Trigger warning: graphic description of physical violence.
Video by Community Correspondent Guddi Kumari
Article by Shreya Kalra, a member of the VV editorial team
The highest number of crimes against women in India is because of “cruelty” inflicted by the husband or his family, with a dismal conviction rate.
Krishna, a young woman from Sitamarhi in Bihar, had been married for a couple of years. In September 2017, she was murdered and cremated by her husband’s family before her natal family even found out about her death. The reason? Some cash and a buffalo that her marital family was awaiting as part of the dowry that they had demanded.
According to the latest National Crime Records Bureau report, the largest number of cases of crimes against women are reported under “cruelty by husband, or his relatives”. A total number of 1,10,378 such cases were reported in 2016. Krishna was yet another woman who was murdered by her husband and his family because apparently some of her dowry payment was pending, reports Community Correspondent Guddi Kumari.
“That’s why all of them – all the brother, mother and father-in-law used to torture her,” says Manoj Baitha, Krishna’s brother, who filed a First Information Report (FIR) at the local police station after the incident.
A total number of 1,10,378 dowry-related deaths were reported in 2016.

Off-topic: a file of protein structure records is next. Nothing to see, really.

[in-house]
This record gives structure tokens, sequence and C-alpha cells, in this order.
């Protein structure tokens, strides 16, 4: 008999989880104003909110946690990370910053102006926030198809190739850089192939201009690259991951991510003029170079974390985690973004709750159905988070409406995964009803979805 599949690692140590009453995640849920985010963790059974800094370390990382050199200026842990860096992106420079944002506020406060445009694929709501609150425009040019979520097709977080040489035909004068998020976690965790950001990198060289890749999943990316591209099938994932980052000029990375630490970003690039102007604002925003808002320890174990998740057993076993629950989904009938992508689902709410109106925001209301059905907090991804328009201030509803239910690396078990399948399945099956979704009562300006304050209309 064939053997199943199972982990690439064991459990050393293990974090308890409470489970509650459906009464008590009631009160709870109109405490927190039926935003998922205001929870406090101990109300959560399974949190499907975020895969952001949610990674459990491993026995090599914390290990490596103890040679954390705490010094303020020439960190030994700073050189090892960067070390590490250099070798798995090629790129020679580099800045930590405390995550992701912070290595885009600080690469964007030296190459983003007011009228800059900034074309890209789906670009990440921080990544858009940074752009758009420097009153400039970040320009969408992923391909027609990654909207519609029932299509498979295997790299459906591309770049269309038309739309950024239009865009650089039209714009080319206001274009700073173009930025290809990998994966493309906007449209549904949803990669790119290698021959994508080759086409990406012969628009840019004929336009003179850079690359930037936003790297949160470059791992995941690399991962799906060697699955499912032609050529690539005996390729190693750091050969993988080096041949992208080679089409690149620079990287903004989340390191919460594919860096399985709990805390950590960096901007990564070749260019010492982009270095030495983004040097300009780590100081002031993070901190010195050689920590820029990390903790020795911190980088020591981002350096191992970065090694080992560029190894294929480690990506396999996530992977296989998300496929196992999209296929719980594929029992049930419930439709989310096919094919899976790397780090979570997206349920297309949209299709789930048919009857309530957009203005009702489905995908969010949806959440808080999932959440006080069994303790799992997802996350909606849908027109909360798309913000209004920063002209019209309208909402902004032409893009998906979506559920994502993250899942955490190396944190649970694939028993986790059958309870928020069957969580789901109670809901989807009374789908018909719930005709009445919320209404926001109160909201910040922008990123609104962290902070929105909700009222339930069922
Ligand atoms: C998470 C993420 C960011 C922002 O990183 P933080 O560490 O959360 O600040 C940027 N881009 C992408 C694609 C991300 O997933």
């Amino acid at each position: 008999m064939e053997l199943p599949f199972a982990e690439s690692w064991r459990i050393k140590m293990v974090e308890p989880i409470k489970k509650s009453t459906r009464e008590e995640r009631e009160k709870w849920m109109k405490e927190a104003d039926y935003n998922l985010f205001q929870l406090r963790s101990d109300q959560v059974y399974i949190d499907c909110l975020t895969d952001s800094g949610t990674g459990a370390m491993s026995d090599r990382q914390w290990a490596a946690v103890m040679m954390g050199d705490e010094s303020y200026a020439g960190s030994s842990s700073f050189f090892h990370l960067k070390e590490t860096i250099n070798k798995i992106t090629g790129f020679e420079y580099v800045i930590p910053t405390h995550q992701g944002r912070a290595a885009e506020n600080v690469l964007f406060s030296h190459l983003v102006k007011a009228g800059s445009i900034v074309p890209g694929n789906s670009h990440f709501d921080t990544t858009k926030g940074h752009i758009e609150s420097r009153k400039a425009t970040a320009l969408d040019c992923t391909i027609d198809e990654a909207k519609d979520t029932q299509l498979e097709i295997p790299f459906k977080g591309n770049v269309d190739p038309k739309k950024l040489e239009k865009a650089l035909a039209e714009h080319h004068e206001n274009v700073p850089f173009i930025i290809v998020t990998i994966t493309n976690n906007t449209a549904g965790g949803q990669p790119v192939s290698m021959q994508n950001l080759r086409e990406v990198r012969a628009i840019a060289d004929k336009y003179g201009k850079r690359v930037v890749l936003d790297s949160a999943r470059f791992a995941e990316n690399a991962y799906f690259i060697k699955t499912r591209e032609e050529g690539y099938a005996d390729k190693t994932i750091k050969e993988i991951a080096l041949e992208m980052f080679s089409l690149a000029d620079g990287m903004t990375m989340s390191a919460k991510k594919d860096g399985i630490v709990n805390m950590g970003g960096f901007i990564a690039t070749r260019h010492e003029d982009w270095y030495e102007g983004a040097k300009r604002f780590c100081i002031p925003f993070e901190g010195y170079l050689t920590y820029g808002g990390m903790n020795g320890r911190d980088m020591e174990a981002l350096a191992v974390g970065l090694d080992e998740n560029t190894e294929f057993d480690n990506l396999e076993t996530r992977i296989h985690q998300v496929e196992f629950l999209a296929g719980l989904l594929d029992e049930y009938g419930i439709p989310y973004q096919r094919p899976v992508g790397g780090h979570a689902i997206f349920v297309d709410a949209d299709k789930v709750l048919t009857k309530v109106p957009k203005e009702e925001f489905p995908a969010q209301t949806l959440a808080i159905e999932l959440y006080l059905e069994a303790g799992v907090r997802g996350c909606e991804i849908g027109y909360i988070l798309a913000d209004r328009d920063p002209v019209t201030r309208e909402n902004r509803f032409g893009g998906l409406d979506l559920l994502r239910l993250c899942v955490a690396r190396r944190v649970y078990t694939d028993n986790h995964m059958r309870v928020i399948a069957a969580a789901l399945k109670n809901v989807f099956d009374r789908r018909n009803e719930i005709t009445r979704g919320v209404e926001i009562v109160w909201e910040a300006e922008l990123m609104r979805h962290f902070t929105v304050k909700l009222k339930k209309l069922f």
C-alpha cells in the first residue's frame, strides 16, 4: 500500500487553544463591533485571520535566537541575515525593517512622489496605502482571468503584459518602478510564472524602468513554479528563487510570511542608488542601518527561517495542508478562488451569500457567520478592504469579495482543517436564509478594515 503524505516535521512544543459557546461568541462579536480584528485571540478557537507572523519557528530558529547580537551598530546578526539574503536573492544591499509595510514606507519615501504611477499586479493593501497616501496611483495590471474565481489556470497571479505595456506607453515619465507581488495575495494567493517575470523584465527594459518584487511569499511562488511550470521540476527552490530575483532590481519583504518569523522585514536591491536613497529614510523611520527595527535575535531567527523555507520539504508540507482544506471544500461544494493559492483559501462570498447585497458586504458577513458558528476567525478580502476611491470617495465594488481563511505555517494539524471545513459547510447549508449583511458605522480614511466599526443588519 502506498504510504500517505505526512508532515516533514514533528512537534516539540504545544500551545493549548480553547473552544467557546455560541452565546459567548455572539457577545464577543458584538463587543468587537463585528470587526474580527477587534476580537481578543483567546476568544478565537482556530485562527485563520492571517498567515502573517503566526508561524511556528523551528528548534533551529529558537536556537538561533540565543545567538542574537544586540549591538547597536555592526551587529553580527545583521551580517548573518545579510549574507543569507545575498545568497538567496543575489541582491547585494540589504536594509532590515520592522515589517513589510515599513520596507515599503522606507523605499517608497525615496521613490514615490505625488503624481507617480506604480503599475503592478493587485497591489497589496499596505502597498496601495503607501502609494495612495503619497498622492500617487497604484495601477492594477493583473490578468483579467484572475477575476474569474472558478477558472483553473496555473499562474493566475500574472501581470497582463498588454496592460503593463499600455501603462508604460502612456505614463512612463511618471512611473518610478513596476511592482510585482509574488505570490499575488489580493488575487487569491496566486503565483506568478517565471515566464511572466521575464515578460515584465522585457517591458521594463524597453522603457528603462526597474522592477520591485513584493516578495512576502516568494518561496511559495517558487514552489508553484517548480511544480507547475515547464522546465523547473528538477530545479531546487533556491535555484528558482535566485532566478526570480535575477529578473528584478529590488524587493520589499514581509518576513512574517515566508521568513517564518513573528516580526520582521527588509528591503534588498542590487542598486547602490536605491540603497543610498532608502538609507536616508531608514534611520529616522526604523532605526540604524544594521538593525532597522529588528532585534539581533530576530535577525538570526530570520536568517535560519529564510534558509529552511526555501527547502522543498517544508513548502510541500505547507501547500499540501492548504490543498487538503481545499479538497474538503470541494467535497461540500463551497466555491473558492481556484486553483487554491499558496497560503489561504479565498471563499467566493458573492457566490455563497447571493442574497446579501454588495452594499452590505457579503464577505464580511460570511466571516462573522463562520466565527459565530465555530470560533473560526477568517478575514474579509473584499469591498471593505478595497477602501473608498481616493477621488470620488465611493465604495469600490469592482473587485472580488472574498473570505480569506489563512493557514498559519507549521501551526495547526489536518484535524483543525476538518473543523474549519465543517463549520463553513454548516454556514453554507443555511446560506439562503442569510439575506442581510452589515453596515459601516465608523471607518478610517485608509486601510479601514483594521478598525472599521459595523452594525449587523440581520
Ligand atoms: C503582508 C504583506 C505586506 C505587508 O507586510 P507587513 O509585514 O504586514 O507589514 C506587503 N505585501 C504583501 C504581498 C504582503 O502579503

Current figures of crimes against women are already in mammoth-sized proportions. If one remembers that these crimes are some of the most underreported in the country, then it would help in creating a more realistic picture of how many women in the country are facing violence every single day.
Bihar, where this murder happened, reported 987 dowry deaths – the second highest in the country. According to the Crime and Criminal Tracking Network and Systems, in 2016, the FIR count under the Dowry Prohibition Act of 1961 was approximately 38, 632.
Krishna was killed by the mother-in-law hitting her with an iron road and the father-in-law kicking her throat. The older child, still a toddler, witnessed the incident and narrated it to his maternal grandmother when she asked him what happened.
When her natal family filed a case at the police station, the police told them that a case can be made even if the body had been burnt or disposed of. But often, lack of resources and information, coupled with an inefficient or inaccessible justice system, make it difficult for families who have lost their kin to seek justice.
Instead, they are left with a long, tiring and an unsupportive legal battle on top of the death of a loved one to deal with. Currently, there are 11,841 cases being investigated for dowry-related deaths in India.
The conviction rate remains an abysmal 34.7%.
All Manoj wants is justice for his sister. He also wants his case to hopefully become a deterrent before other dowry-related deaths happen, but he says “there has been no progress so far”. Satish Chandra Shukla, Sub-inspector at Sahariya Police Station, told Guddi that the “accused have left town” and they are waiting for further orders from “higher authorities” to do anything more.
Every single day, 21 women die because of dowry in India. This is not only in rural areas but in our glittering cities with its highrises as well. The conviction rate remains an abysmal 34.7%.
Also Read: The Historical Journey Of Anti-Dowry Laws